Oregon legalized industrial hemp production in 2009, but you may not have heard because there were high barriers of entry, and only 13 producers ended up getting licensed. The law was intended for oilseed and fiber production on large-production farms.
Oregon’s new industrial hemp bill 4060, freshly signed into law, has lowered the barriers for entry and is more inviting to industrial hemp farmers growing for medical use. Industrial hemp is defined as cannabis with no more than 0.3% THC concentration and strains of cannabis with this low of THC concentration typically have high levels of CBD, a cannabinoid known for its medicinal properties.
One significant change in the bill is its removal of the minimum 2.5 acre canopy. Additional changes geared toward hemp production for medical use include the ability to grow in greenhouses and start plants from clones.
An industrial hemp license, issued by the Oregon Department of Agriculture (ODA), is needed to start cultivating hemp. If you are interested in growing hemp for seed production, you will need to obtain a separate agricultural hemp seed production permit.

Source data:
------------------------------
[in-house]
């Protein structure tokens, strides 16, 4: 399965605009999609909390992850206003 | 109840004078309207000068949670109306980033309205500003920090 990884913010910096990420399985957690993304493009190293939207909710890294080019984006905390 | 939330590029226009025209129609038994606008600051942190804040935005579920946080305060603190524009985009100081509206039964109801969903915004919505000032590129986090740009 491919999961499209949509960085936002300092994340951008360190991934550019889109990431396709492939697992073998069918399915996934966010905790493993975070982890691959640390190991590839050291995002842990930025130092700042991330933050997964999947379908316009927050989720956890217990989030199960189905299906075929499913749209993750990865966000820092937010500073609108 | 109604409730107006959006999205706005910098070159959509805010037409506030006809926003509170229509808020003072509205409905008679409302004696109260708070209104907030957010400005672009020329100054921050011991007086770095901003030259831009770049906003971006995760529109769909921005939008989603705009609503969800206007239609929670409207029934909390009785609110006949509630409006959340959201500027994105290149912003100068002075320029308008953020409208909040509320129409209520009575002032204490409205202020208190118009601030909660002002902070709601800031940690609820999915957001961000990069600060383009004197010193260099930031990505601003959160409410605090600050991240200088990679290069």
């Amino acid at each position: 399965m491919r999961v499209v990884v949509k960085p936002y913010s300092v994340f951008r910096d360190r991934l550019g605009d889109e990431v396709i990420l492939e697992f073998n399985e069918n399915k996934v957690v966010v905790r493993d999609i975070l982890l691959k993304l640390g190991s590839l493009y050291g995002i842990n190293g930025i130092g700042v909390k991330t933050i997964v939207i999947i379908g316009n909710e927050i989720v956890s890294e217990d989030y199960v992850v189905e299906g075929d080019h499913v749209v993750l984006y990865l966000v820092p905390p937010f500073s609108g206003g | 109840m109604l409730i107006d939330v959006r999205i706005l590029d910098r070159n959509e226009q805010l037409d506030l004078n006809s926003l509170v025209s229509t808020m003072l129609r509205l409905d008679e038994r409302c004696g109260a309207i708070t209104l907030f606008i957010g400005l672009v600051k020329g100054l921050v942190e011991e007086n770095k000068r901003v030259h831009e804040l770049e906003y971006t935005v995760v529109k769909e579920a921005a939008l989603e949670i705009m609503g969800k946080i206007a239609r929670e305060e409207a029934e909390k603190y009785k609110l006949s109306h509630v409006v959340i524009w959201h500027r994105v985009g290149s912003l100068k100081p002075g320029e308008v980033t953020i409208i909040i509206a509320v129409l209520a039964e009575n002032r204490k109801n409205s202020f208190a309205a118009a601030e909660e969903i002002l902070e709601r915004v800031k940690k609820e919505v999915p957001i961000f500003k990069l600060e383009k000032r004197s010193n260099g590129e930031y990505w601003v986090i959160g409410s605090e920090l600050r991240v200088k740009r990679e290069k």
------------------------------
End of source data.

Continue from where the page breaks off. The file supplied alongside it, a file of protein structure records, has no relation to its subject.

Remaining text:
Industrial hemp in Oregon can be used to make high CBD products for medical use, from infused pain-relief lotions to concentrated CBD tincture. Oregon hemp can also be used for clothing, batteries, paper, and hempcrete, as well as for other industrial uses.
Rep. Ann Lininger (D-Lake Oswego) has summarized Oregon’s goals succinctly in saying, “The Legislature’s teamwork on cannabis and industrial hemp this session will help keep our communities safe, support creation of a strong new business sector, and protect patients’ access to medicine.”
The bill has also gained support from the Oregon Farm Bureau (OFB) and Oregonians for Food & Shelter who back the goal of “regulating industrial hemp the same as any other agricultural commodity.”
Oregonians are eager for these adaptations to the law, and the Oregon Industrial Hemp Farmers Association members said they expect to grow at least 200 acres of industrial hemp in 2016.
The industrial hemp licenses are valid for a year and need to be renewed annually by the ODA. Other than the applicant’s name and GPS coordinates of the proposed plot, the only other requirement is a $500 fee. If granted the license, you are giving the ODA the authority to inspect your farm and take samples at any time. If your crop contains an average THC concentrate exceeding 0.3%, they may detain or seize the plants.
Rep. Carl Wilson (R-Grants Pass) says he is “tremendously excited by the possibilities” and assures, “the legal cannabis and hemp sectors can be a good source of jobs in rural and urban Oregon.”
The Oregon Department of Agriculture is accepting applications for the 2016 growing season now.
Read the bill in its entirety here.
Photo courtesy of Allie Beckett